Throughout the programmes, participants have the opportunity to collaborate with online delivery partners such as Grab and Gojek to accommodate the delivery service into their business, if applicable. In addition, they can benefit from a full range of banking products such as microloans and junior banking accounts under Maybank’s guidance.

“On the final day of the training programmes, a few local Maybank branch staff join in and talk about financial products and how these can benefit them. Many PWDs do not have bank accounts, so it encourages financial inclusion,” says Shahril.

The structured mentoring system is put in place to ensure the entrepreneurs get continued support and knowledge transfer from skilled Maybank volunteers. Gabriel explains that R.I.S.E. Standard provides both individual and group mentoring. These sessions are practical as they boost participants’ confidence to talk to their local bank representatives about their businesses.

“The idea of mentoring sessions is not only to push and motivate the participants but also to allow them to scale the business with strategies to increase their income with a clear goal,” he says.

Given the length of the programme, the participant selection process — especially for R.I.S.E. Standard — is crucial to ensure only participants who are willing to fully commit are selected to join, says Gabriel. As the programme receives thousands of applicants, a stringent vetting process has to be done to ensure success.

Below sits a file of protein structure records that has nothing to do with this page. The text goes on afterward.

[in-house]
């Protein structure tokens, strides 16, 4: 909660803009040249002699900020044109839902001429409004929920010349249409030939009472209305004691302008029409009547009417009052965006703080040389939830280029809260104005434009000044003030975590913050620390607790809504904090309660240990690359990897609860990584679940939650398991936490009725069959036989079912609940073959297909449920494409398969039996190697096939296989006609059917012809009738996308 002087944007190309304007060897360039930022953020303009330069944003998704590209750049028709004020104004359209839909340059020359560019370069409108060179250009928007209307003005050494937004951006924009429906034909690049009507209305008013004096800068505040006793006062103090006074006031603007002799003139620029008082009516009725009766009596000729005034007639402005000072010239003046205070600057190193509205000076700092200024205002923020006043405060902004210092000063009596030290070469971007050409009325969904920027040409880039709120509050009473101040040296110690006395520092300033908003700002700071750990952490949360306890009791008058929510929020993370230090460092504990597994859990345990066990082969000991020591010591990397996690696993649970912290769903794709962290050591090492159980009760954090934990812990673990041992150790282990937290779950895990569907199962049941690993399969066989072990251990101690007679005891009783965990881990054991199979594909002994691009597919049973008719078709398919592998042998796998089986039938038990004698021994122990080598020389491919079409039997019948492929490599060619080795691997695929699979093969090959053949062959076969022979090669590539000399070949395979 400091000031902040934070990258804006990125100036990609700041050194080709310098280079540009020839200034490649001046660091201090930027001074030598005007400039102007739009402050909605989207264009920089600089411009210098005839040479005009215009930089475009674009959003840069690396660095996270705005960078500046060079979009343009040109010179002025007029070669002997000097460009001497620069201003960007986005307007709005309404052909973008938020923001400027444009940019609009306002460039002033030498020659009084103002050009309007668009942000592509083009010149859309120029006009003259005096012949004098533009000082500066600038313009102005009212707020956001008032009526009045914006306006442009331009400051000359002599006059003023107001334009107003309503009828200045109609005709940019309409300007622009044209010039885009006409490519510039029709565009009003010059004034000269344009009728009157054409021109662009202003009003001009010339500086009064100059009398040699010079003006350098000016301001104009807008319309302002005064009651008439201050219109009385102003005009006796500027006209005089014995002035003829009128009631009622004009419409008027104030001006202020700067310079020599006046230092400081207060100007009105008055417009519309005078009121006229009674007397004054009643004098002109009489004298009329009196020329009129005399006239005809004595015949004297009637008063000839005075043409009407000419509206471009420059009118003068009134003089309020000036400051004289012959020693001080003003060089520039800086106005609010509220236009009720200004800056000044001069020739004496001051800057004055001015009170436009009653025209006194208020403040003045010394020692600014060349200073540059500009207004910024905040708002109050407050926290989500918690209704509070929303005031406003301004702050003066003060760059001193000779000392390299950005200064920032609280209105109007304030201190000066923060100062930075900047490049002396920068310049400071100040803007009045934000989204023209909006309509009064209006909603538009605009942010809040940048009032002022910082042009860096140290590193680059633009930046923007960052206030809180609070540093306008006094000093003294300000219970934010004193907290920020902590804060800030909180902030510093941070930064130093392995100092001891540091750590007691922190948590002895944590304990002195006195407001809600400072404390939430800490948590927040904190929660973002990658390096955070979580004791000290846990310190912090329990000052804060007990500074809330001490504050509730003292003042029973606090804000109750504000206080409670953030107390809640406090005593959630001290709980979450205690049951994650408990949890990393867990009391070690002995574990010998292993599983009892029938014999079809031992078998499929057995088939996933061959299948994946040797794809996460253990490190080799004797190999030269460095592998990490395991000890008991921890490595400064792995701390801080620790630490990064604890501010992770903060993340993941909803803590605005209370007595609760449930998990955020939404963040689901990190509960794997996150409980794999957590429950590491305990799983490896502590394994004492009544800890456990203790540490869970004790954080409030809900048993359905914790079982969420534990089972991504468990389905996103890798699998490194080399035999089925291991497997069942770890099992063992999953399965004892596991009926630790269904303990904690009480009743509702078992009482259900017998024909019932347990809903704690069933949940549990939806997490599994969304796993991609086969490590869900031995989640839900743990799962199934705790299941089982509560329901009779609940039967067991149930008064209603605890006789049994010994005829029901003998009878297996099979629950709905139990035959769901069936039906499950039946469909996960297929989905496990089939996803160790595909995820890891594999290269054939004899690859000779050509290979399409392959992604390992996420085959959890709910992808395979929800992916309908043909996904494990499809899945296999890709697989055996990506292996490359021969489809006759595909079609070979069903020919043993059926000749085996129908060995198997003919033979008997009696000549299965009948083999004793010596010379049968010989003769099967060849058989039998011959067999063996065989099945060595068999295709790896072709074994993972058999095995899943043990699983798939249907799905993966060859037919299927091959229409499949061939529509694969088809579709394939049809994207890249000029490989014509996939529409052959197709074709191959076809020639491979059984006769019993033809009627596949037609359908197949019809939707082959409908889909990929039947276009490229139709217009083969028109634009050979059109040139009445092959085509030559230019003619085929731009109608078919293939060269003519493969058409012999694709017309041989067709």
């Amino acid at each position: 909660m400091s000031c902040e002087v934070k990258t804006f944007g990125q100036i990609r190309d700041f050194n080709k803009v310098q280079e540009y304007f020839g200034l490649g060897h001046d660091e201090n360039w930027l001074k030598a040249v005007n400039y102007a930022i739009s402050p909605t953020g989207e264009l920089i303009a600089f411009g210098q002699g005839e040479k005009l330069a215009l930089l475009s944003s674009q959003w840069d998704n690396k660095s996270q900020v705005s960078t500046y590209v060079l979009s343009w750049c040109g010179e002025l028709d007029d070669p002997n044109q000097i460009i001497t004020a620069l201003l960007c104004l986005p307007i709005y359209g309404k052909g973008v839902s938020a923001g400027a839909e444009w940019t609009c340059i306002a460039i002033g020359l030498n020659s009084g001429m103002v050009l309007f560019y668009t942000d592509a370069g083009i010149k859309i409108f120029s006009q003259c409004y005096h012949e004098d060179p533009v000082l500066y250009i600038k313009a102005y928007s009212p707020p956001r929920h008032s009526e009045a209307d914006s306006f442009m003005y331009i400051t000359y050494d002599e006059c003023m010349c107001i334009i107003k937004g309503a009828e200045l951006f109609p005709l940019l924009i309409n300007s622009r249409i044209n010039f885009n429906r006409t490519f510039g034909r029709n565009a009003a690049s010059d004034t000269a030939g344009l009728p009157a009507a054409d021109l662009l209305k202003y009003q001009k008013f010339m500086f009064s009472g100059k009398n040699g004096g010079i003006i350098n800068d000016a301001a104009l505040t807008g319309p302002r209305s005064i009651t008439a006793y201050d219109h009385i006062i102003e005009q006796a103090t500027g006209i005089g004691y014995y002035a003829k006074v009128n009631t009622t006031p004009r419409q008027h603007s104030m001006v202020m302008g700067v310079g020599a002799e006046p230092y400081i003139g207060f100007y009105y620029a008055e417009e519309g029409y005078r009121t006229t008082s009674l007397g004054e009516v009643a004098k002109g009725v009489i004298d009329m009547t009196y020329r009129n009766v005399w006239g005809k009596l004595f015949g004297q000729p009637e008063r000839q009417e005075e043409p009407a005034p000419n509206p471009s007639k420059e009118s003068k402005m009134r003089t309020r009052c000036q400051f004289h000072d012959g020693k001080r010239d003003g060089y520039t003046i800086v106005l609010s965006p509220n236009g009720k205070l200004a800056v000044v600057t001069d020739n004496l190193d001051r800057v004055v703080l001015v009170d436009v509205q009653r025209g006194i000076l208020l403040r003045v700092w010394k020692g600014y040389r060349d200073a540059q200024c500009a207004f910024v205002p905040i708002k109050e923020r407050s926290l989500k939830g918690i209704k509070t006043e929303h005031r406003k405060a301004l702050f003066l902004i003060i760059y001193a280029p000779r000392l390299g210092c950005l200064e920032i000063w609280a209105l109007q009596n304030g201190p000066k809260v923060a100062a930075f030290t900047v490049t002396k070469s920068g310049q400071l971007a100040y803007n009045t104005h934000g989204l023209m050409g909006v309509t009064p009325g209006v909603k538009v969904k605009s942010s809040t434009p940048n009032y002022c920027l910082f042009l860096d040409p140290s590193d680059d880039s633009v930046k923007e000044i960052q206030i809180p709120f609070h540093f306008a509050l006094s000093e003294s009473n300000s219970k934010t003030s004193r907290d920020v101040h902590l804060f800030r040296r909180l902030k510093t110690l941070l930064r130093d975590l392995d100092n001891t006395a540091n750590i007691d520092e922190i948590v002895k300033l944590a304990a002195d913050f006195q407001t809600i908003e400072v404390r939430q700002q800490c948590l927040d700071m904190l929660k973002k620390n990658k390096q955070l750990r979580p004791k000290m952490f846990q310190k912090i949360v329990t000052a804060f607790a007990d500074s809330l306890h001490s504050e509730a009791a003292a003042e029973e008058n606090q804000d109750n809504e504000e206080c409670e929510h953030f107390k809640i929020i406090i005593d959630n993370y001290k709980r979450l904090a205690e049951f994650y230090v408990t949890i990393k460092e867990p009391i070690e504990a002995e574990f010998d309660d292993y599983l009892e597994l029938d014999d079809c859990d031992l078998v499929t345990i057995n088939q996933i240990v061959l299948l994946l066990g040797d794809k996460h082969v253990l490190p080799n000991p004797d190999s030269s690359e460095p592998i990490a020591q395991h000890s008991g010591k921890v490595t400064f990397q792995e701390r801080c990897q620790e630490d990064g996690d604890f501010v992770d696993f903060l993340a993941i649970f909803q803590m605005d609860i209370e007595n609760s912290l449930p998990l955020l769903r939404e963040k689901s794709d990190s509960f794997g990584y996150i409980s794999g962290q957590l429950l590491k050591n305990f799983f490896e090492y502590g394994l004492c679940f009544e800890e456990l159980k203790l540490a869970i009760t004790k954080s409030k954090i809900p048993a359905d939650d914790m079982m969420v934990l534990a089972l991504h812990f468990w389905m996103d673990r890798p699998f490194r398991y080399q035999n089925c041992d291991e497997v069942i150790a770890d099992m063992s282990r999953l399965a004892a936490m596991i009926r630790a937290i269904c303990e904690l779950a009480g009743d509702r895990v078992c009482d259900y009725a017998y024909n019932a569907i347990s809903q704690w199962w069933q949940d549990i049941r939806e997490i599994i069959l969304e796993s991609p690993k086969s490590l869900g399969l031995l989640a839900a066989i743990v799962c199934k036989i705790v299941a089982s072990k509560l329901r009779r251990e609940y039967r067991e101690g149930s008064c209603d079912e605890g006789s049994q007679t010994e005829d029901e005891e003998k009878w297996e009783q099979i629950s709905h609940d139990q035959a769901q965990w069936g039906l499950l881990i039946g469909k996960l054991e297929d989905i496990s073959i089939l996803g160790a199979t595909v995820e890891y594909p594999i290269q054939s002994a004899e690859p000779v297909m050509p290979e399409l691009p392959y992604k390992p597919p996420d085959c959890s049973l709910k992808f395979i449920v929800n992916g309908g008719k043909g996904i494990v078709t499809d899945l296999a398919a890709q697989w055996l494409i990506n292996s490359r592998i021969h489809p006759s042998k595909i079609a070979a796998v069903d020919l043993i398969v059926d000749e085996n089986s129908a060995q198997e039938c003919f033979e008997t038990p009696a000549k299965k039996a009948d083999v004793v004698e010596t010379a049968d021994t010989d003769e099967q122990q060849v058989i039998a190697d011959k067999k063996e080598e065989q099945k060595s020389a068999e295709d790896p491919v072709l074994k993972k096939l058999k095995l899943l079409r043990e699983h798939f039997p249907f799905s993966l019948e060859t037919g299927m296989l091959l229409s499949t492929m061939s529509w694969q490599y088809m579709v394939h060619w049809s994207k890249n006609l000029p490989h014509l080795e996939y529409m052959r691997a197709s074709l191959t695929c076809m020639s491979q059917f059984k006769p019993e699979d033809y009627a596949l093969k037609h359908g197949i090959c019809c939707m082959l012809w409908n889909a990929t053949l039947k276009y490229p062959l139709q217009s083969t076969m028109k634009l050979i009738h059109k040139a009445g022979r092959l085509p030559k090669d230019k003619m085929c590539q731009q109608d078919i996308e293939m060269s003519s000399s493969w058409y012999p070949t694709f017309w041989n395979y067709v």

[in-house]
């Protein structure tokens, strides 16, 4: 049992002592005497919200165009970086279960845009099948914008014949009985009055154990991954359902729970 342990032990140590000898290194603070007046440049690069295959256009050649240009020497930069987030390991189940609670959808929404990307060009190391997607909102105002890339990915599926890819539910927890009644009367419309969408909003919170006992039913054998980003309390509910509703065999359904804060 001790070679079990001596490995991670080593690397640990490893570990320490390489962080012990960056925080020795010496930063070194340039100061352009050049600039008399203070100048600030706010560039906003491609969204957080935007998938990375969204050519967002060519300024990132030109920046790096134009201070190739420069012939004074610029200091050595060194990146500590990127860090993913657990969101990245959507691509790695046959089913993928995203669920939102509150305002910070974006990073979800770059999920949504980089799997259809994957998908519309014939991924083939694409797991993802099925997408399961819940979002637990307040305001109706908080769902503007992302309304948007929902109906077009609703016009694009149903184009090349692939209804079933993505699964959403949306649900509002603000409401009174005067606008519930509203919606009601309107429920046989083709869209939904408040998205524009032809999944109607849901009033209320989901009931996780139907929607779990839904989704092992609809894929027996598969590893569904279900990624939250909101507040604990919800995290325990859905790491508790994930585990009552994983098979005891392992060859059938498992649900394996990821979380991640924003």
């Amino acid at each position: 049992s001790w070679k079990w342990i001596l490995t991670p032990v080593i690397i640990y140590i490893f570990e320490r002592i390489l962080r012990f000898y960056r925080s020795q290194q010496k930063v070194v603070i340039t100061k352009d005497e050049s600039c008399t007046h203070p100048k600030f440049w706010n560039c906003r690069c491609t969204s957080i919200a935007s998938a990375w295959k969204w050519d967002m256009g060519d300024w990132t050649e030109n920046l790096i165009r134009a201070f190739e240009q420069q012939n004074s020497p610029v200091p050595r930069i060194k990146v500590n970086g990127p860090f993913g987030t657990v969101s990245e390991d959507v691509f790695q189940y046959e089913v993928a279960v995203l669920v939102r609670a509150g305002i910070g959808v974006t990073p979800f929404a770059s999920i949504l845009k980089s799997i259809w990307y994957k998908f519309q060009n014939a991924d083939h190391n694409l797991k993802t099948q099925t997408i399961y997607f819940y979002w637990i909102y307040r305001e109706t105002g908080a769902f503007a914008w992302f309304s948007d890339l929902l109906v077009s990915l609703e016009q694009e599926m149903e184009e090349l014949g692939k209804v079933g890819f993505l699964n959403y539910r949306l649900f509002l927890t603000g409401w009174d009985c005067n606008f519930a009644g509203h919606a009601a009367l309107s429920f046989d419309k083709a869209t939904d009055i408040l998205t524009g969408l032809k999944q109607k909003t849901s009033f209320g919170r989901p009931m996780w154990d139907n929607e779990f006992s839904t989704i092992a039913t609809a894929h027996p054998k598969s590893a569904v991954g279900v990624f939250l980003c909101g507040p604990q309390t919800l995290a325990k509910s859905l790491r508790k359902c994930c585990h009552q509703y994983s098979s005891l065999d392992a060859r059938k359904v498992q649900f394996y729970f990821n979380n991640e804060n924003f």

Upon completion of the six-month mentoring programme, the participants are evaluated through an impact report. The University of Nottingham Malaysia is R.I.S.E.’s partner responsible for post-programme report verification.

Based on the results of the R.I.S.E. pilot and Phase 2 projects, the programme has increased the average income of its participants. For example, the R.I.S.E. Phase 2 training programme in Malaysia raised the average income of its top 40% participants by 356.4%. This translates into an average income increase of RM2,401.27. In Phase 3, the top 40% of its participants in Malaysia saw an average increase in income of 337.8%.

Looking ahead, Shahril says the team will continue with the R.I.S.E. 2.0 programme until 2023. When selecting the best-performing PWDs from across the country to join R.I.S.E. Premium, the team also recruits industry experts to mentor the participants so as to strengthen the ecosystem of the capacity-building programme. 

“We seek to mainstream the rights of PWDs,” says Gabriel.